According to art critic, Jacinto Lageira, “redress in art is a material and symbolic operation.”4 It is not restoration — we cannot redo what took place — but rather a new understanding of history, the one told by facts and which, henceforth, will be related to fiction, to the desire to recount in another way. In Tout ce qui reste – Scattered Remains, an exhibition at the Montreal Museum of Fine Arts, Algonquin First Nation artist Nadia Myre presented several works illustrating this approach.5 For example, the exhibition features work from the Indian Act series (2000-2002), based on the act drawn up in 1876 and amended in 1985, which gave the Canadian government legislative authority over land reserved for Indigenous peoples. Created through a collaborative process, Indian Act denounces this colonial policy through a traditional and artistic beadwork technique. There is also recent work such as Code Switching,6 in which fragments of commercially-produced European pipes symbolize the code switching that had a significant impact on the Indigenous way of life. Used as currency, these pipes shifted the sacred use of tobacco to a strictly commercial one. This phenomenon of acculturation is the result of interaction between Europeans and Indigenous peoples, yet it also asks us to reflect on the intercultural relationship that needs to be established so as to make true exchange possible.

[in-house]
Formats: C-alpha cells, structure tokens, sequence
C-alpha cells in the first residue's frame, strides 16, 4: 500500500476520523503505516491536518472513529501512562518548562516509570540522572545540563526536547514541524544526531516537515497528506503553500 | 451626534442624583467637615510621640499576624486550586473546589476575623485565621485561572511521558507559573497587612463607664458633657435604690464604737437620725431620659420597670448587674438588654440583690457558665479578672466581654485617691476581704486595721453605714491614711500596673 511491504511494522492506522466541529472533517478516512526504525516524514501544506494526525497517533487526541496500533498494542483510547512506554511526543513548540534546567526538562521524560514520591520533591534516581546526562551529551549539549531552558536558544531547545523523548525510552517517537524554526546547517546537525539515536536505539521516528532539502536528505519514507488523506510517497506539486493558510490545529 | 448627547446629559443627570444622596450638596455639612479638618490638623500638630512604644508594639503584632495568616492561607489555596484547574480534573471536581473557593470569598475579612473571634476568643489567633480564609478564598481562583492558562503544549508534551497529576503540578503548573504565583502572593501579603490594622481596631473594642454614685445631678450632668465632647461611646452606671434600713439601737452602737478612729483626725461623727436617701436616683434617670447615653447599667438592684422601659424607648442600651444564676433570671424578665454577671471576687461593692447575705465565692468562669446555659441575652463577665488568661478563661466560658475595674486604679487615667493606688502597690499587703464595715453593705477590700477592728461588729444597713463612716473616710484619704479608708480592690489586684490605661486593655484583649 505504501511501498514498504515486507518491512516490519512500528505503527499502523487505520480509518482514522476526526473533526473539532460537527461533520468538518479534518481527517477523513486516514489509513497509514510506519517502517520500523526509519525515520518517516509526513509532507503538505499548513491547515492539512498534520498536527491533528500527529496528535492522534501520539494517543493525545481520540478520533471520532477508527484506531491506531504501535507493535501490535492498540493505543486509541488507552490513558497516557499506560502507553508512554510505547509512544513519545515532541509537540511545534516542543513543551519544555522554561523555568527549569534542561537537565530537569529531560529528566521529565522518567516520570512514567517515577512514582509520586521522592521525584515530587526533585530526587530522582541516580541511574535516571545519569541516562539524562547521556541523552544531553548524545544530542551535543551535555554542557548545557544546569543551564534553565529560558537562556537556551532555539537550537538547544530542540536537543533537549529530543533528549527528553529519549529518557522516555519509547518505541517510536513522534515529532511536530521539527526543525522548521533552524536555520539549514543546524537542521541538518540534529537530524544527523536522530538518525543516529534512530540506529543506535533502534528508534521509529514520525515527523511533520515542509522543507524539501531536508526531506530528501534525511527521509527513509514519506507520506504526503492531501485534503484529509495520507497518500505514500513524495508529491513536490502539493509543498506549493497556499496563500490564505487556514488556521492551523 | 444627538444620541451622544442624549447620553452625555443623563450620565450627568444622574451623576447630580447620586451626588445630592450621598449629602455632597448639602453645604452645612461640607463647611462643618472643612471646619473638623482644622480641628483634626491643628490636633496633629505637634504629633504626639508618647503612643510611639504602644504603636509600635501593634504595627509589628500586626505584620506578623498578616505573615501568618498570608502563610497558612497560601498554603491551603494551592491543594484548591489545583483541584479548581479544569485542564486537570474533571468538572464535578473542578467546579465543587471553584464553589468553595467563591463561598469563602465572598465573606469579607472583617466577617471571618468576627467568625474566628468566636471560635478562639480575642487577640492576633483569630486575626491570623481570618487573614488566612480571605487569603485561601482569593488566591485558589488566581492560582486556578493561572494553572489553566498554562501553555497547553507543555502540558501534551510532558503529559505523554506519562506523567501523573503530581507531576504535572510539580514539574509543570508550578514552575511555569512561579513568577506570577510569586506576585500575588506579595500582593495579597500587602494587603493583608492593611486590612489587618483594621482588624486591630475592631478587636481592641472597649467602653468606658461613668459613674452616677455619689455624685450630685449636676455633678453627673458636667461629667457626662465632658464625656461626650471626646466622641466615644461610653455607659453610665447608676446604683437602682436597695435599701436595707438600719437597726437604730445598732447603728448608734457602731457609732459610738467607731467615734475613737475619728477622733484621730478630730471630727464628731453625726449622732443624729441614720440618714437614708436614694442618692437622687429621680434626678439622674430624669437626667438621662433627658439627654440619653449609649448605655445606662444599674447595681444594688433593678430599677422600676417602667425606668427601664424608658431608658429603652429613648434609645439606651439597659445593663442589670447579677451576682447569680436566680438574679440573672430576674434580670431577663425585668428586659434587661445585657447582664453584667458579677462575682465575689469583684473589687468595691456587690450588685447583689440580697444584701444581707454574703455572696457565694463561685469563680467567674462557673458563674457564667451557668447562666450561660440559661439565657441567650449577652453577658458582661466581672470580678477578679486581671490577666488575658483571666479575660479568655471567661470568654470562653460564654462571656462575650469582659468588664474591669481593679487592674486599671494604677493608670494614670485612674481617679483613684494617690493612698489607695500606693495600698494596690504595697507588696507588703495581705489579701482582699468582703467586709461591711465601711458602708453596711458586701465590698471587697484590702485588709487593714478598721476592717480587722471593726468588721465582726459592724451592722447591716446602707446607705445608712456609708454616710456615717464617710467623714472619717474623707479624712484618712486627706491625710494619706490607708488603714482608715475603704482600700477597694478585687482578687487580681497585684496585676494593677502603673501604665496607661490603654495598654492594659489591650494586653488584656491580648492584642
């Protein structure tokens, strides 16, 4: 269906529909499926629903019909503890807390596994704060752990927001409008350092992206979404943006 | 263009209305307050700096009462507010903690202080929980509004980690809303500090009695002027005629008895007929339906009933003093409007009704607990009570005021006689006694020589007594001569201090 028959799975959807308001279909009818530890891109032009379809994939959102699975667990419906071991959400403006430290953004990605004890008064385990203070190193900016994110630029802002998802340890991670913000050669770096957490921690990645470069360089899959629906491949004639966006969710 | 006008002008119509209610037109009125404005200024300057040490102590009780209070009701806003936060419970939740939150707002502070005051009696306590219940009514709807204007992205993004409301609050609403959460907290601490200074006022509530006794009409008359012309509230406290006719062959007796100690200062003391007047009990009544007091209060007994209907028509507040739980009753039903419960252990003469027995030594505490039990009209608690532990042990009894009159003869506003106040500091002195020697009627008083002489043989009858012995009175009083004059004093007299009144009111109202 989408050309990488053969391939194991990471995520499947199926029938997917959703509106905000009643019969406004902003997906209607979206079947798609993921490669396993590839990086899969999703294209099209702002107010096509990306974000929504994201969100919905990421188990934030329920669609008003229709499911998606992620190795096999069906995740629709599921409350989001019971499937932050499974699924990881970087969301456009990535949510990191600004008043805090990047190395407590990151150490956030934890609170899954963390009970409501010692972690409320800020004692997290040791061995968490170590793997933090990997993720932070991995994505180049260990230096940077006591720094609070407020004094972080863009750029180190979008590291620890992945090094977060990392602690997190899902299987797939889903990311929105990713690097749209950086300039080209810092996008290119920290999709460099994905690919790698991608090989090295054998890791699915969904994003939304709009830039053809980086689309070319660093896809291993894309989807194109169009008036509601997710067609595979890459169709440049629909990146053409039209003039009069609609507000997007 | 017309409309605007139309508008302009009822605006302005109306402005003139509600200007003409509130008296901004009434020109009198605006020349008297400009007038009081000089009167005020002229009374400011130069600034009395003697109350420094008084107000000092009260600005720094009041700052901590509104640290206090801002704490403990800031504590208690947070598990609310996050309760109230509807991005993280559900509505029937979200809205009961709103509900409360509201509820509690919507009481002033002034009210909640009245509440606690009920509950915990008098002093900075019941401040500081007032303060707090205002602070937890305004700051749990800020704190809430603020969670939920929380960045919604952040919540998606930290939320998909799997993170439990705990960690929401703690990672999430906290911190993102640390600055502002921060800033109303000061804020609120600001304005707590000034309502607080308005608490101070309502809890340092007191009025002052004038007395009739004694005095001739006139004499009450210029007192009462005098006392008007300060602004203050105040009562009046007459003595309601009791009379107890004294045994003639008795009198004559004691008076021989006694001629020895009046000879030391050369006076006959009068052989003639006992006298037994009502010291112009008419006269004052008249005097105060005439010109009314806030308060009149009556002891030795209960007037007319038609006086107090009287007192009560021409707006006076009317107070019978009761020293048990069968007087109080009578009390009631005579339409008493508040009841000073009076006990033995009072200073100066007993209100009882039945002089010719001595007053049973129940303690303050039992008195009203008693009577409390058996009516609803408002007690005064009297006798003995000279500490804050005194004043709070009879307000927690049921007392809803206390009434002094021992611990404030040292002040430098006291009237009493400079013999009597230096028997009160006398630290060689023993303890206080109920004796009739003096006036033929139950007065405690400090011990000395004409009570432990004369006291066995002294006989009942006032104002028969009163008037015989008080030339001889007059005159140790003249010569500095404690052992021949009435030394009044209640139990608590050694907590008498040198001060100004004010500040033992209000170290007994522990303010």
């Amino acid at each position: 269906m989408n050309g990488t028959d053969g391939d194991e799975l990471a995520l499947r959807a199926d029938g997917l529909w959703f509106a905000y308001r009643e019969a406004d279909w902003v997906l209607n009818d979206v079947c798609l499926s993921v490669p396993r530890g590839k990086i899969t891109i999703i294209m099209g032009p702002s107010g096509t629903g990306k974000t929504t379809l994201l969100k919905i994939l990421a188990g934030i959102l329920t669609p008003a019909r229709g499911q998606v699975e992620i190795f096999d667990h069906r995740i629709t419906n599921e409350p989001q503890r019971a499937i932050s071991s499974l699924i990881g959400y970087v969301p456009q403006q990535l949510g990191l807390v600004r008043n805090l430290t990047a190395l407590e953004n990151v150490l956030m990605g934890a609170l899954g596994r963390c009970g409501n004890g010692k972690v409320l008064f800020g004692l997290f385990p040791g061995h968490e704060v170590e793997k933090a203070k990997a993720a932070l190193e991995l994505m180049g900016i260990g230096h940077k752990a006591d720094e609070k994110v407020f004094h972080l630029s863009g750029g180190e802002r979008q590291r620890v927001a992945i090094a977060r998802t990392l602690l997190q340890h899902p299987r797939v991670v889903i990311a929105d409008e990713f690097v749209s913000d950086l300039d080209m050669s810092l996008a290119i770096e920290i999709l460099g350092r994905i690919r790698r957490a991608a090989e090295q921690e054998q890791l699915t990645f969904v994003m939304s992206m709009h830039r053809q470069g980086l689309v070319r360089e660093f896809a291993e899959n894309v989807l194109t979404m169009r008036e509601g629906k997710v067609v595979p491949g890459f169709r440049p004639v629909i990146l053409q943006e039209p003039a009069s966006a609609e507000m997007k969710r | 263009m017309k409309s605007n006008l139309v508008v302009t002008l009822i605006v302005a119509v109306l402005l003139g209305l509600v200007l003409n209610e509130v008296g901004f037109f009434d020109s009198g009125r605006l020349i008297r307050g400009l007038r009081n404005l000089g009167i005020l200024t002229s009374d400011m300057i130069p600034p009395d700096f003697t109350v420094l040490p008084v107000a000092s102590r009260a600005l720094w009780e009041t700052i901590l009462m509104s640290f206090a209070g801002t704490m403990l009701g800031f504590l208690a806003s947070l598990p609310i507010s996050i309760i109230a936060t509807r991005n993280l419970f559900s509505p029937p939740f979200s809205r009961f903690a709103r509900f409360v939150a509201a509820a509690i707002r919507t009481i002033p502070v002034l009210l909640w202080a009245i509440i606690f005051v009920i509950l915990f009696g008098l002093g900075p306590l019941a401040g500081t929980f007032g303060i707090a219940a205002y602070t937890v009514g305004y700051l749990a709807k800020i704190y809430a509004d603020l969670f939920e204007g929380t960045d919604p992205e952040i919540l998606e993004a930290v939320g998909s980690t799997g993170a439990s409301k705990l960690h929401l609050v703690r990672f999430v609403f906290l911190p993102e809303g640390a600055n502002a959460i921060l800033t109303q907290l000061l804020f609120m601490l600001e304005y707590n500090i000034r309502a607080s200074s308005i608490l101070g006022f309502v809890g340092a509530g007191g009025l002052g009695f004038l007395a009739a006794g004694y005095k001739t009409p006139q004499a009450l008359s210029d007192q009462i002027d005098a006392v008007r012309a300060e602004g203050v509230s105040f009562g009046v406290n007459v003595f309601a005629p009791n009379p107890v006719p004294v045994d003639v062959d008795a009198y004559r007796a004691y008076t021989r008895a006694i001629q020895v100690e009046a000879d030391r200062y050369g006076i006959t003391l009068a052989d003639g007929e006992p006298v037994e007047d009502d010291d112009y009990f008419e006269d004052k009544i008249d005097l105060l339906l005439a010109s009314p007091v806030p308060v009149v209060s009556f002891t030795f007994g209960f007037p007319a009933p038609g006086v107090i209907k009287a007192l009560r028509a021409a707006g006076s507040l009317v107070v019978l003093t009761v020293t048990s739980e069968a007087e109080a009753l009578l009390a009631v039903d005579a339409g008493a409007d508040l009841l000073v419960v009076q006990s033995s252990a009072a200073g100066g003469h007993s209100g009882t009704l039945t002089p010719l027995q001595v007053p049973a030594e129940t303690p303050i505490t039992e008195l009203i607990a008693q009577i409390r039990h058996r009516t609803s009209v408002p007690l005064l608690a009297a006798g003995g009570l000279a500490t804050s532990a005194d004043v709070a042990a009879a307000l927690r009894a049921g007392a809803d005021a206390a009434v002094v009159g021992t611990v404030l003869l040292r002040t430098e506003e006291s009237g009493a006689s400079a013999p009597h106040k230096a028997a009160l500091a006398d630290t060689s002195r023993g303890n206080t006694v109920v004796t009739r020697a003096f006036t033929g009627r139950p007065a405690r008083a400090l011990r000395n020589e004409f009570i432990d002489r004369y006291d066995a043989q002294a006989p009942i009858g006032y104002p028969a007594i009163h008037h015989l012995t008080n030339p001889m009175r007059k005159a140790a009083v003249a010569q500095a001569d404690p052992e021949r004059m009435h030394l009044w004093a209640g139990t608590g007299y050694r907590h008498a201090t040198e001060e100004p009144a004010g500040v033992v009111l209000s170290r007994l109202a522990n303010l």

In this issue, in which the theme is “Wounds,” Édith-Anne Pageot also refers to Nadia Myre’s work, particularly The Scar Project (2005–2013), a collective work about scars — the visible marks inherent to the process of healing — while also writing about other artists, such as Rebecca Belmore, Jaime Black, Hannah Claus, Maria Hupfield, and Sonia Robertson. The author focuses on the art actions of Black and Claus concerning the disappearance and murder of Indigenous women. With reference to philosopher Paul Ricoeur, Pageot asks whether an effective use of the wounds of memory exists? This is precisely why one should not underestimate the constructive power of healing. By exhibiting “the scar to mourn the original wound more properly,” art appears to be a way of restoring memory. Florian Gaité discusses this in his essay with respect to work of French-Algerian artist Kader Attia. By focusing on the image of the wound in his work, Attia believes in the “psychotherapeutic benefits of art.”